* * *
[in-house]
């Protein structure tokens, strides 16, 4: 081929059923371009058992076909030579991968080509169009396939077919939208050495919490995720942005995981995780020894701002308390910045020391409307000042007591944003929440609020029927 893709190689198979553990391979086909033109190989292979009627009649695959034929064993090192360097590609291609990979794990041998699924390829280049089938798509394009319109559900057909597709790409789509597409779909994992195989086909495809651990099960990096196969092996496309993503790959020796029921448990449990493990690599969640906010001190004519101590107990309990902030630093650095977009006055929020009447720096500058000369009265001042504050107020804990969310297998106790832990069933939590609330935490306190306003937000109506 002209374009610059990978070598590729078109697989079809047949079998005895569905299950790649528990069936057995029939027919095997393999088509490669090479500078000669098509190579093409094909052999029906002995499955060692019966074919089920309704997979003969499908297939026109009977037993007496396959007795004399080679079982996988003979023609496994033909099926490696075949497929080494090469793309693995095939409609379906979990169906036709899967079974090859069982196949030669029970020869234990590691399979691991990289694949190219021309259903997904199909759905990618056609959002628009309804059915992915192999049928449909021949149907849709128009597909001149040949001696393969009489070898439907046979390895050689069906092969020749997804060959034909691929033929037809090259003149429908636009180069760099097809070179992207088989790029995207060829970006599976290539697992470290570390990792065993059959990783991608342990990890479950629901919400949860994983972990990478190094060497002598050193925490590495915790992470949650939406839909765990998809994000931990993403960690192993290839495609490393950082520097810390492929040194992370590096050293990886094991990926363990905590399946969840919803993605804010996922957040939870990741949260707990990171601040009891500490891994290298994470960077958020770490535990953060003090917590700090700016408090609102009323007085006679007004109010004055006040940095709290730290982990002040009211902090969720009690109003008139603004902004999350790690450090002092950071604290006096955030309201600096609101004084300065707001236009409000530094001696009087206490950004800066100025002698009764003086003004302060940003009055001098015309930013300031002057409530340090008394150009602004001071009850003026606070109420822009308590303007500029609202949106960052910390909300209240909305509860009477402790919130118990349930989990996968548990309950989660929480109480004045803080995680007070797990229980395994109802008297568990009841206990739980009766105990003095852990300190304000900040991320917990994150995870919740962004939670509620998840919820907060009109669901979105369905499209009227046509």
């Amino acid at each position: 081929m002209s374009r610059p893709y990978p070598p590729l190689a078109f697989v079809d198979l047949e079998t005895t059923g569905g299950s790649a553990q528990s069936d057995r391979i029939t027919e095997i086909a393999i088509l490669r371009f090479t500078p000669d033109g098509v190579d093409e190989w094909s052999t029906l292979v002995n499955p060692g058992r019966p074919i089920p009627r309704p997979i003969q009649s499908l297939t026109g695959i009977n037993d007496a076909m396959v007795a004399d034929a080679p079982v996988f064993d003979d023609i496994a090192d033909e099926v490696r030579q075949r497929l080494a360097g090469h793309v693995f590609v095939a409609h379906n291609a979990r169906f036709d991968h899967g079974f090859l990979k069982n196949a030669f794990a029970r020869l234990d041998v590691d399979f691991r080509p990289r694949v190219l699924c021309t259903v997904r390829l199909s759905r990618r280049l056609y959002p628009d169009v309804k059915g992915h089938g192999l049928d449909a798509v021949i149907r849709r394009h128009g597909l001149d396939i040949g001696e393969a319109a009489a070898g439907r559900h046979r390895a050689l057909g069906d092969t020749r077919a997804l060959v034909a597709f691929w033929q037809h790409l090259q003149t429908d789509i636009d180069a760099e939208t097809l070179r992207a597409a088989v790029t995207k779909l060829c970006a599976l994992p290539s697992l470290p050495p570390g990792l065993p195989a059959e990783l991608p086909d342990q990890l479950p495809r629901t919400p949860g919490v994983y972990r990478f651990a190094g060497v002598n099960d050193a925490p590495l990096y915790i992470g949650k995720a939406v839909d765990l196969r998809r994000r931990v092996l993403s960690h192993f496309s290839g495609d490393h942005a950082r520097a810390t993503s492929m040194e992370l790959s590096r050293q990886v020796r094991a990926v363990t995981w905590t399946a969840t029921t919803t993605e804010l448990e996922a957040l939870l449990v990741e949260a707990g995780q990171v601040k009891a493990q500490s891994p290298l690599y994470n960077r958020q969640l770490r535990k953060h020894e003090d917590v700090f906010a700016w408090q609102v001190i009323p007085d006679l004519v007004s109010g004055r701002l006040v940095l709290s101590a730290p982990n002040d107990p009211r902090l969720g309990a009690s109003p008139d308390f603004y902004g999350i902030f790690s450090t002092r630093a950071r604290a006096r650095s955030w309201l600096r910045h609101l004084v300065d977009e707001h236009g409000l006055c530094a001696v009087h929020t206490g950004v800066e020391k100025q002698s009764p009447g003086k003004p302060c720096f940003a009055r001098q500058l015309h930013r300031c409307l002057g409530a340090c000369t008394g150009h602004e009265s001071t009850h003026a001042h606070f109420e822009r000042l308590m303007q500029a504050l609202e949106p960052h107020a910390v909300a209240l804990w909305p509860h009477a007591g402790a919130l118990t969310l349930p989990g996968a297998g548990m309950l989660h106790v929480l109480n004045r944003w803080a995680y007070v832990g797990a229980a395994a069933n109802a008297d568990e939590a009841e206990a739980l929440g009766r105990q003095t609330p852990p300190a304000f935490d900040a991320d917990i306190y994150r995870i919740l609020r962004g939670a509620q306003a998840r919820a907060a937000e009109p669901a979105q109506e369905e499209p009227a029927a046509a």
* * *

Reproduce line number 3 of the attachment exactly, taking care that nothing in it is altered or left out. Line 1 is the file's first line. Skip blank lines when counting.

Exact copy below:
């Amino acid at each position: 081929m002209s374009r610059p893709y990978p070598p590729l190689a078109f697989v079809d198979l047949e079998t005895t059923g569905g299950s790649a553990q528990s069936d057995r391979i029939t027919e095997i086909a393999i088509l490669r371009f090479t500078p000669d033109g098509v190579d093409e190989w094909s052999t029906l292979v002995n499955p060692g058992r019966p074919i089920p009627r309704p997979i003969q009649s499908l297939t026109g695959i009977n037993d007496a076909m396959v007795a004399d034929a080679p079982v996988f064993d003979d023609i496994a090192d033909e099926v490696r030579q075949r497929l080494a360097g090469h793309v693995f590609v095939a409609h379906n291609a979990r169906f036709d991968h899967g079974f090859l990979k069982n196949a030669f794990a029970r020869l234990d041998v590691d399979f691991r080509p990289r694949v190219l699924c021309t259903v997904r390829l199909s759905r990618r280049l056609y959002p628009d169009v309804k059915g992915h089938g192999l049928d449909a798509v021949i149907r849709r394009h128009g597909l001149d396939i040949g001696e393969a319109a009489a070898g439907r559900h046979r390895a050689l057909g069906d092969t020749r077919a997804l060959v034909a597709f691929w033929q037809h790409l090259q003149t429908d789509i636009d180069a760099e939208t097809l070179r992207a597409a088989v790029t995207k779909l060829c970006a599976l994992p290539s697992l470290p050495p570390g990792l065993p195989a059959e990783l991608p086909d342990q990890l479950p495809r629901t919400p949860g919490v994983y972990r990478f651990a190094g060497v002598n099960d050193a925490p590495l990096y915790i992470g949650k995720a939406v839909d765990l196969r998809r994000r931990v092996l993403s960690h192993f496309s290839g495609d490393h942005a950082r520097a810390t993503s492929m040194e992370l790959s590096r050293q990886v020796r094991a990926v363990t995981w905590t399946a969840t029921t919803t993605e804010l448990e996922a957040l939870l449990v990741e949260a707990g995780q990171v601040k009891a493990q500490s891994p290298l690599y994470n960077r958020q969640l770490r535990k953060h020894e003090d917590v700090f906010a700016w408090q609102v001190i009323p007085d006679l004519v007004s109010g004055r701002l006040v940095l709290s101590a730290p982990n002040d107990p009211r902090l969720g309990a009690s109003p008139d308390f603004y902004g999350i902030f790690s450090t002092r630093a950071r604290a006096r650095s955030w309201l600096r910045h609101l004084v300065d977009e707001h236009g409000l006055c530094a001696v009087h929020t206490g950004v800066e020391k100025q002698s009764p009447g003086k003004p302060c720096f940003a009055r001098q500058l015309h930013r300031c409307l002057g409530a340090c000369t008394g150009h602004e009265s001071t009850h003026a001042h606070f109420e822009r000042l308590m303007q500029a504050l609202e949106p960052h107020a910390v909300a209240l804990w909305p509860h009477a007591g402790a919130l118990t969310l349930p989990g996968a297998g548990m309950l989660h106790v929480l109480n004045r944003w803080a995680y007070v832990g797990a229980a395994a069933n109802a008297d568990e939590a009841e206990a739980l929440g009766r105990q003095t609330p852990p300190a304000f935490d900040a991320d917990i306190y994150r995870i919740l609020r962004g939670a509620q306003a998840r919820a907060a937000e009109p669901a979105q109506e369905e499209p009227a029927a046509a």